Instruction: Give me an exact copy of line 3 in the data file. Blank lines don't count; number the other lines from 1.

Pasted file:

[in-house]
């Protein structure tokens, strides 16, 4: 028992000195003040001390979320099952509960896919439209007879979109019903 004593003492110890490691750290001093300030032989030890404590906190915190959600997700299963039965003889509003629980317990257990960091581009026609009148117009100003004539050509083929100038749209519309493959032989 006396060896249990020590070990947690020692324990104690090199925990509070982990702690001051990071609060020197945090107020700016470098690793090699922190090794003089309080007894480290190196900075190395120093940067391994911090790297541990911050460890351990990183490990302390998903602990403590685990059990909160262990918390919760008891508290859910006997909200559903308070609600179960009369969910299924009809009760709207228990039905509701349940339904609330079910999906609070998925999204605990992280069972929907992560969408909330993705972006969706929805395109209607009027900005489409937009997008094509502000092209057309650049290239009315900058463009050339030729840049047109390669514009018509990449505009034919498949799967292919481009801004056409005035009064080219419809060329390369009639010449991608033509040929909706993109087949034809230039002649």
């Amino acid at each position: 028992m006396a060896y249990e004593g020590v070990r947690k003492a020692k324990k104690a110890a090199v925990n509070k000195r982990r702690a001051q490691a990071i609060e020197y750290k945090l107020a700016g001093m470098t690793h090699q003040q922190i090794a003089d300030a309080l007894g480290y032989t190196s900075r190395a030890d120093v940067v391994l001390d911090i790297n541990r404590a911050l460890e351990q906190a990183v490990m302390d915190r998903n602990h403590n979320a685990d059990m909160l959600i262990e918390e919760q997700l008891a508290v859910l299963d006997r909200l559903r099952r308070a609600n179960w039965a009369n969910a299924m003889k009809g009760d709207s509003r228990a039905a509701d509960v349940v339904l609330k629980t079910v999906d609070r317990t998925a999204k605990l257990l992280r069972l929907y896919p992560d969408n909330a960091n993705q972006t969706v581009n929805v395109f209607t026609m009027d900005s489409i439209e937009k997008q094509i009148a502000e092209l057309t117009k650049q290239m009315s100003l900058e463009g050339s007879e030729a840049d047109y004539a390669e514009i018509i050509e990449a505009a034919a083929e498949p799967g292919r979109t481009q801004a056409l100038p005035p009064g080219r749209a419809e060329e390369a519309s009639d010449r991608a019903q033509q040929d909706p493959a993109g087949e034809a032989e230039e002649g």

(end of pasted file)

């Amino acid at each position: 028992m006396a060896y249990e004593g020590v070990r947690k003492a020692k324990k104690a110890a090199v925990n509070k000195r982990r702690a001051q490691a990071i609060e020197y750290k945090l107020a700016g001093m470098t690793h090699q003040q922190i090794a003089d300030a309080l007894g480290y032989t190196s900075r190395a030890d120093v940067v391994l001390d911090i790297n541990r404590a911050l460890e351990q906190a990183v490990m302390d915190r998903n602990h403590n979320a685990d059990m909160l959600i262990e918390e919760q997700l008891a508290v859910l299963d006997r909200l559903r099952r308070a609600n179960w039965a009369n969910a299924m003889k009809g009760d709207s509003r228990a039905a509701d509960v349940v339904l609330k629980t079910v999906d609070r317990t998925a999204k605990l257990l992280r069972l929907y896919p992560d969408n909330a960091n993705q972006t969706v581009n929805v395109f209607t026609m009027d900005s489409i439209e937009k997008q094509i009148a502000e092209l057309t117009k650049q290239m009315s100003l900058e463009g050339s007879e030729a840049d047109y004539a390669e514009i018509i050509e990449a505009a034919a083929e498949p799967g292919r979109t481009q801004a056409l100038p005035p009064g080219r749209a419809e060329e390369a519309s009639d010449r991608a019903q033509q040929d909706p493959a993109g087949e034809a032989e230039e002649g």